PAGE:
Grace Bailey Returns with Minke Escort
Passengers on a recent five-day sail aboard the Grace Bailey were treated to a special escort as they returned to Camden Harbor. A minke whale was sighted several times as it cruised the Gulf of Maine in its endless quest for extra helpings.
One of the smallest whales in the North Atlantic, minkes have a tremendous appetite for small fish and krill, and the friendly fellow that entertained passengers and crew alike on the Grace Bailey was no exception. Minkes are most often spotted as they break the surface chasing small schools of fish.
Throughout the North Atlantic, streamlined minke whales are patrolling the coastline, wrapping up their final weeks in their summer feeding grounds. Born in the warmer waters of the lower latitudes, minkes make an annual pilgrimage to the North Atlantic to gorge on small fish and krill.
Employing an expansive repertoire of herding and hunting techniques, minkes specialize in sending schools of fish into an often-fatal state of confusion. Hapless herring and other small fish are driven into tight groups by the fast-swimming whales, glomming into panicked, roiling balls of fins and scales near the surface. Minkes may even slap their heads against the surface to further the overall confusion of their prey, adding acrobatic rolls and lightning-fast lunges.
Once the school is sufficiently frantic, the minke attacks, plowing through the group with its massive mouth open wide. The hungry whale can capture and swallow hundreds of fish at a time, scooping them up with its expandable throat that works like a cross between a trawler net and a vacuum cleaner bag. The whale's grooved throat expands considerably to accommodate the doomed fish and churning seawater, while hundreds of baleen plates in its mouth act as a kind of filter that allows the whale to expel the excess water without losing its hard-earned meal.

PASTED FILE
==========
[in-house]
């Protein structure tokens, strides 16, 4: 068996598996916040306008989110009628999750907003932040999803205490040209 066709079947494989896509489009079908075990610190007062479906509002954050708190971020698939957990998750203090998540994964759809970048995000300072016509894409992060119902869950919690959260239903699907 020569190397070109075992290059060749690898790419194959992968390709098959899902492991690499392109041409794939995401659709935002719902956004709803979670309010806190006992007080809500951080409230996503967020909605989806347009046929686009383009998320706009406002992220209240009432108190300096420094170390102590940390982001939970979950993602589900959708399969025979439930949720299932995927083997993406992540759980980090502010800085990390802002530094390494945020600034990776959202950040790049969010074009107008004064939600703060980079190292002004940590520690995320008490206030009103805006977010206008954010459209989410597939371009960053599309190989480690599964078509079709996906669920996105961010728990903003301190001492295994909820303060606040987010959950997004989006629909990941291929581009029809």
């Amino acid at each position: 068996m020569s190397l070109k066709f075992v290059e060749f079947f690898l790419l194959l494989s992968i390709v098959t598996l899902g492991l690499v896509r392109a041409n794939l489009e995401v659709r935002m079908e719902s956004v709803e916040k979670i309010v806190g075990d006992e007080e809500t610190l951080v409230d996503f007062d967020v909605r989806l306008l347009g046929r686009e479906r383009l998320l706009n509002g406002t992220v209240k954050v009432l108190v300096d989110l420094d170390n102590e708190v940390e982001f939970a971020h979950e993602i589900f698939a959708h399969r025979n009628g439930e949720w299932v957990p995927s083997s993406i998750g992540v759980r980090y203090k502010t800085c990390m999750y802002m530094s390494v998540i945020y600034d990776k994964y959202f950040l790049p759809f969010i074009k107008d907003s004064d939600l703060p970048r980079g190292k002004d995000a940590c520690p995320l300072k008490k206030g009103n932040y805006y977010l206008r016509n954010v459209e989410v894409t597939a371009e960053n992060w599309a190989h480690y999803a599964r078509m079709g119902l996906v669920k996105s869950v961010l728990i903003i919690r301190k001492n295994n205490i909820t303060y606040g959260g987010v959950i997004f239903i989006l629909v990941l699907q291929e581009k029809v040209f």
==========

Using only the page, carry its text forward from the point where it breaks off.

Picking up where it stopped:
|A friendly beluga whale posed for this photo during a sail last summer. (Photo by Capt. Ray Williamson)|
Minkes are one of the smallest baleen whales, with adults typically ranging from 25 to 35 feet in length and weighing in somewhere between five and ten tons. I have spotted minkes more than once in the gulf as they broke the surface with their sickle-shaped dorsal fin or long, pointed nose. Several minke subspecies can be found around the globe, with an estimated global population in the area of one million animals. Curious and quick, they often speed past boats to get a closer look -- one even cruised underneath the research vessel I was riding on, showing off the bright white stripes on its flippers that set the species apart from other small whales.
Also known as pike heads, summer whales, bay whales and little finners, the minke's most popular moniker comes from the Norwegian whaler Meincke, which was known for confusing the little whales with the much larger blue whale during whale hunts. As an obvious dig against the ship's captain and crew, other whalers and sailors began calling the species "Meincke" whales, and the name just stuck.
Whatever you want to call it, the little whale was a thrill for all aboard the Grace Bailey.
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